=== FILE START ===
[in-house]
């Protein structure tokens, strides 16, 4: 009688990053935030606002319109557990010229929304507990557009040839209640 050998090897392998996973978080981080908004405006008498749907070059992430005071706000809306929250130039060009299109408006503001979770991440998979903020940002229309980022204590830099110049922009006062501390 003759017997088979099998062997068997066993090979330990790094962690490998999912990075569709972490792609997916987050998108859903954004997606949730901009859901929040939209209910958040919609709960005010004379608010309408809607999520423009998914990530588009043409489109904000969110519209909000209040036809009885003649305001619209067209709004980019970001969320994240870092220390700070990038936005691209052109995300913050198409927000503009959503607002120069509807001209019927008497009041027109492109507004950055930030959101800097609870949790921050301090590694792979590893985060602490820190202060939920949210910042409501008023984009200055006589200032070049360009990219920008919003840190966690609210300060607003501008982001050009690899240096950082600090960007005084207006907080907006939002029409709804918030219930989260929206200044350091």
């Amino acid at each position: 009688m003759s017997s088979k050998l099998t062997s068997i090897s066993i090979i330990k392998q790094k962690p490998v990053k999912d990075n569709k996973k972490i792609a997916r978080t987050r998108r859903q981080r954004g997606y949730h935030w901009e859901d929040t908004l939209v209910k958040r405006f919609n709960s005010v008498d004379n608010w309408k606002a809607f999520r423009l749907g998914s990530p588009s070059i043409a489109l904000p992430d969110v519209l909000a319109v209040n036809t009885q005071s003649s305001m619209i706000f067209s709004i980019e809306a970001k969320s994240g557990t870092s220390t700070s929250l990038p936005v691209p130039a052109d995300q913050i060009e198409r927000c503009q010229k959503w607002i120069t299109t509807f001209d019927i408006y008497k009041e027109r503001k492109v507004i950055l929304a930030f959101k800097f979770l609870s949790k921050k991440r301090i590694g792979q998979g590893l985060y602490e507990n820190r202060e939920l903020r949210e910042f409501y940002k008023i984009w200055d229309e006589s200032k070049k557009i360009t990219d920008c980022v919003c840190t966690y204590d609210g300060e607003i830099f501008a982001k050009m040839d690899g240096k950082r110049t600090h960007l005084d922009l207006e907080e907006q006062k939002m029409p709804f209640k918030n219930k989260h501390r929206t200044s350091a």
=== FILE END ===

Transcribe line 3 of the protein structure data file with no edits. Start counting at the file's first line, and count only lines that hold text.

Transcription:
């Amino acid at each position: 009688m003759s017997s088979k050998l099998t062997s068997i090897s066993i090979i330990k392998q790094k962690p490998v990053k999912d990075n569709k996973k972490i792609a997916r978080t987050r998108r859903q981080r954004g997606y949730h935030w901009e859901d929040t908004l939209v209910k958040r405006f919609n709960s005010v008498d004379n608010w309408k606002a809607f999520r423009l749907g998914s990530p588009s070059i043409a489109l904000p992430d969110v519209l909000a319109v209040n036809t009885q005071s003649s305001m619209i706000f067209s709004i980019e809306a970001k969320s994240g557990t870092s220390t700070s929250l990038p936005v691209p130039a052109d995300q913050i060009e198409r927000c503009q010229k959503w607002i120069t299109t509807f001209d019927i408006y008497k009041e027109r503001k492109v507004i950055l929304a930030f959101k800097f979770l609870s949790k921050k991440r301090i590694g792979q998979g590893l985060y602490e507990n820190r202060e939920l903020r949210e910042f409501y940002k008023i984009w200055d229309e006589s200032k070049k557009i360009t990219d920008c980022v919003c840190t966690y204590d609210g300060e607003i830099f501008a982001k050009m040839d690899g240096k950082r110049t600090h960007l005084d922009l207006e907080e907006q006062k939002m029409p709804f209640k918030n219930k989260h501390r929206t200044s350091a």